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Ending Childhood Obesity

A Challenge at the Crossroads of International Economic and Human Rights Law

Edited by Amandine Garde, Joshua Curtis and Olivier De Schutter

Childhood obesity is one of the most pressing global public health challenges of the 21st century. In response, States need to employ a multisectoral approach including labelling rules, food marketing restrictions and fiscal policies. However, these legal measures interact in a complex fashion with international economic and human rights law raising a range of legal questions. This timely book edited by Garde, Curtis and De Schutter explores these questions offering insightful perspectives. Of fundamental interest to legal professionals and academics, Ending Childhood Obesity also makes the legal complexities accessible to a broad range of public health and other policy actors addressing obesity and related non-communicable diseases.
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Mark Goodale

This afterword to the volume offers critical reflections on the book’s major contributions and situates them in relation to wider debates over the future of the International Criminal Court, the possibilities for international justice, and the question of whether or not human rights should remain an important part of international law. More specifically, the afterword examines the ways in which the volume privileges a distance-near perspective on the relationship between law and culture at the ICC, including, importantly, insiders’ accounts of how culture shapes the inner workings of the Court, its administrative and prosecutorial activities, and its responses to wider critiques of its investigations. The afterword concludes by considering the volume’s central claim that it is through a study of the intersections of law and culture that we can best understand the dilemmas faced by the Court and its prospects for the future.

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Edited by Julie Fraser and Brianne McGonigle Leyh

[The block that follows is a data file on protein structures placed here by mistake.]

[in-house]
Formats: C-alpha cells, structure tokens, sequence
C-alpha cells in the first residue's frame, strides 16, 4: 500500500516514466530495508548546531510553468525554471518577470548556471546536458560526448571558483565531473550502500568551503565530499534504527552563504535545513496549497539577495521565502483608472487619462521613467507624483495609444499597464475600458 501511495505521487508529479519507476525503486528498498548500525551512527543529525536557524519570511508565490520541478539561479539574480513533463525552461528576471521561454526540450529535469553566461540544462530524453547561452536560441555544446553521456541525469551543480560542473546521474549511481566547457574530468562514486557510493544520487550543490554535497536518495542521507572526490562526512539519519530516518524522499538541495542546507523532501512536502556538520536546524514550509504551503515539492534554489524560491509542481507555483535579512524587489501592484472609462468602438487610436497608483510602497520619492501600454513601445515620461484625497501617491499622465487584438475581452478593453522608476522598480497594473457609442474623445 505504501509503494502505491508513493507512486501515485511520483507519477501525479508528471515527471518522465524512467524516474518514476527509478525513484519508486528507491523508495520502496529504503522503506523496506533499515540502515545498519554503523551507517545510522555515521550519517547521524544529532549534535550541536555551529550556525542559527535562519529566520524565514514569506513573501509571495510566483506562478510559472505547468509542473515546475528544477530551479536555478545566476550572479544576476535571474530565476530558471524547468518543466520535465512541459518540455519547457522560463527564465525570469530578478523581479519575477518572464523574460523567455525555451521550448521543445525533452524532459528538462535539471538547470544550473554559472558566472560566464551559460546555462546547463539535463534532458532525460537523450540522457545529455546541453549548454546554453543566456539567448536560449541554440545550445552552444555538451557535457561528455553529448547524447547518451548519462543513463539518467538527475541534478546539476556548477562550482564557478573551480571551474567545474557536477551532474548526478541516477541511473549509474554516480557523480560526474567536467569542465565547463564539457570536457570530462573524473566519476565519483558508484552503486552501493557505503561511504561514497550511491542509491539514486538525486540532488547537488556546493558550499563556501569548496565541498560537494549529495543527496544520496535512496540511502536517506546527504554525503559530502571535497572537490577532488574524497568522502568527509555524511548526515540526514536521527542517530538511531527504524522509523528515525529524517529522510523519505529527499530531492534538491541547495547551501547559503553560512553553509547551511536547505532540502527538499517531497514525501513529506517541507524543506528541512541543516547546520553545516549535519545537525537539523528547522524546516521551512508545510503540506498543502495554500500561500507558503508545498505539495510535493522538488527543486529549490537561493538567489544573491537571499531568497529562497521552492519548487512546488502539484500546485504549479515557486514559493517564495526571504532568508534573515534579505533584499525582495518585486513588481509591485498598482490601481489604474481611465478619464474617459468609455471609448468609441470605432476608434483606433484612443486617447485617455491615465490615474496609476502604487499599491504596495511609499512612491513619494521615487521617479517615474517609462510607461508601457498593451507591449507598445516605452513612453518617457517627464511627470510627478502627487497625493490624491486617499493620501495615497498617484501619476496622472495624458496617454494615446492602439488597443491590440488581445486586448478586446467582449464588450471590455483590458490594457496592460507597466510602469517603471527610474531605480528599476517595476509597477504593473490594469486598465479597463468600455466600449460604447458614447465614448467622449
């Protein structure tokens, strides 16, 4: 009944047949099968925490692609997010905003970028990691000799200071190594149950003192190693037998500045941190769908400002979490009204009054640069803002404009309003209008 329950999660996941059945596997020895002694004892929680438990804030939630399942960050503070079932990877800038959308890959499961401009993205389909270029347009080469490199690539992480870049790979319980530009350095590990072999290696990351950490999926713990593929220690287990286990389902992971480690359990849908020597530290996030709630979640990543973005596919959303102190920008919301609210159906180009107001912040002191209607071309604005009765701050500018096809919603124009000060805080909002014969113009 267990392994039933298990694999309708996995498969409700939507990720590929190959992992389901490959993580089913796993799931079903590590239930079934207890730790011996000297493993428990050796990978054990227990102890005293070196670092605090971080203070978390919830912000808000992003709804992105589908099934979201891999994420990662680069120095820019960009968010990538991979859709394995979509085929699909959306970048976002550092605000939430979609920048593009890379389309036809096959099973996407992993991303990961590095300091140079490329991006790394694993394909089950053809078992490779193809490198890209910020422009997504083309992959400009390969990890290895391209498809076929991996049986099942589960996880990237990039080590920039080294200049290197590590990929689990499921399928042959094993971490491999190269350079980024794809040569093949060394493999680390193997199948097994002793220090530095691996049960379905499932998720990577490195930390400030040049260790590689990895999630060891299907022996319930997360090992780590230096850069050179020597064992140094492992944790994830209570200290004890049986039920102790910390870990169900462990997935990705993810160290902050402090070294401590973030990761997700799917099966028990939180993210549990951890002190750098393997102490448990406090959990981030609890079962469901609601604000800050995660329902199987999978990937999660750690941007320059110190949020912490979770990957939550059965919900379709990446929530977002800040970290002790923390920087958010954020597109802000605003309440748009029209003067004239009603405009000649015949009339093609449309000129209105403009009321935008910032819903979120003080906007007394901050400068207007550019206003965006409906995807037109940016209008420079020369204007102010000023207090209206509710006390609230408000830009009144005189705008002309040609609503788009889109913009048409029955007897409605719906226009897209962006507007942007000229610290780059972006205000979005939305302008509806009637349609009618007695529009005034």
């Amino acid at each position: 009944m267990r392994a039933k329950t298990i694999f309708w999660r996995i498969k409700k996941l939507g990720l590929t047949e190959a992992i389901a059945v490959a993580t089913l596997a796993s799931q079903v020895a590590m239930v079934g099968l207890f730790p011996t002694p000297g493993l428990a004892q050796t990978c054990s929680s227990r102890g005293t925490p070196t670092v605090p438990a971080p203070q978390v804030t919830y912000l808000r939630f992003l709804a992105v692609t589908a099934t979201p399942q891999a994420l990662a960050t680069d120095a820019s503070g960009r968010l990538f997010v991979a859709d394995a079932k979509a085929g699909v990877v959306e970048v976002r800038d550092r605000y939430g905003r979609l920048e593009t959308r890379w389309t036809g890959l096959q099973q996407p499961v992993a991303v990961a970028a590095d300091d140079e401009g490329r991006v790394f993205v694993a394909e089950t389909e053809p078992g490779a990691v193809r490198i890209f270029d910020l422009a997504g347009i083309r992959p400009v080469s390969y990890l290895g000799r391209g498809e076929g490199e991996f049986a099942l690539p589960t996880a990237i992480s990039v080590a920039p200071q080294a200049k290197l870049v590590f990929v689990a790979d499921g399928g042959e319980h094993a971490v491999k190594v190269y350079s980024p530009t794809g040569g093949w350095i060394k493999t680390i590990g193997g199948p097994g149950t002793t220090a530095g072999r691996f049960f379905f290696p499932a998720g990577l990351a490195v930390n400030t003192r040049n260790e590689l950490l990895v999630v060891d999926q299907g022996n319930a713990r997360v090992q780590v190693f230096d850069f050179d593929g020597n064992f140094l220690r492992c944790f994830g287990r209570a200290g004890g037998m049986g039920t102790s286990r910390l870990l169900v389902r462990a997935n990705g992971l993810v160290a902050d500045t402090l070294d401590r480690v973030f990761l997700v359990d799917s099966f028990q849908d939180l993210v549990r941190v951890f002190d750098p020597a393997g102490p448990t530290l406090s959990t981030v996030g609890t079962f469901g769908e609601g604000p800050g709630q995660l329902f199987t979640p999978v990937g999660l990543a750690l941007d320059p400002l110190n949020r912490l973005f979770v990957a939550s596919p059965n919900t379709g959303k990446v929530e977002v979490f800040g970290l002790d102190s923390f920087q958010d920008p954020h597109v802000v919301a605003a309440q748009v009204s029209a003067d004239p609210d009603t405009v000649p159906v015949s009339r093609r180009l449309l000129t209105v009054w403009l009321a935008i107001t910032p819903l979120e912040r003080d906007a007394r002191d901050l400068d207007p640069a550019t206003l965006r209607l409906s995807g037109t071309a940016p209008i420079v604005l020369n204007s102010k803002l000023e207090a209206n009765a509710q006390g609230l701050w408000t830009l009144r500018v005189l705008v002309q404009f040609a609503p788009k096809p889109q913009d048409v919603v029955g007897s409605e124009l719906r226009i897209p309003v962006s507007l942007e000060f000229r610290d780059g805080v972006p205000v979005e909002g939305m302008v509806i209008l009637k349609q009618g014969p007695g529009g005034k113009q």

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Edited by Julie Fraser and Brianne McGonigle Leyh

This pioneering book explores the intersections of law and culture at the International Criminal Court (ICC), offering insights into how notions of culture affect the Court’s legal foundations, functioning and legitimacy, both in theory and in practice.
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Citizenship in the European Union

Constitutionalism, Rights and Norms

Anne Wesemann

The book proposes a new approach to constitutional analysis of the EU and its legal framework, arguing that the existence of constitutional rights norms within EU law enables this particular legal order to respond effectively to societal and political challenges within the rigidity of constitutionalism. Providing new perspectives on constitutionalism in the EU, this book considers the way the Court of Justice of the European Union (CJEU) discusses and applies the EU citizenship Treaty norms by analysing the courts approach to decision making, which resembles the balancing and weighing of conflicting principles.
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Anne Wesemann

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Edited by Paul T. Babie, Neville G. Rochow and Brett G. Scharffs

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Freedom of Religion or Belief

Creating the Constitutional Space for Fundamental Freedoms

Edited by Paul T. Babie, Neville G. Rochow and Brett G. Scharffs

Using the metaphor of ‘constitutional space’, this thought-provoking book describes the confluence and convergence of powers in a constitutional system, comprised of the principled exercise of the legislative, executive and judicial powers of constitutional government. Addressing the issues surrounding the freedom of religion or belief, the book explores the dimensions of constitutional space and the content of this freedom, as well as comparative approaches to defining and protecting this freedom.
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Edited by Russell Sandberg, Norman Doe, Bronach Kane and Caroline Roberts

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Edited by Russell Sandberg, Norman Doe, Bronach Kane and Caroline Roberts

Following 9/11, increased attention has been given to the place of religion in the public sphere. Across the world, Law and Religion has developed as a sub-discipline and scholars have grappled with the meaning and effect of legal texts upon religion. The questions they ask, however, cannot be answered by reference to Law alone therefore their work has increasingly drawn upon work from other disciplines. This Research Handbook assists by providing introductory but provocative essays from experts on a range of concepts, perspectives and theories from other disciplines, which can be used to further Law and Religion scholarship.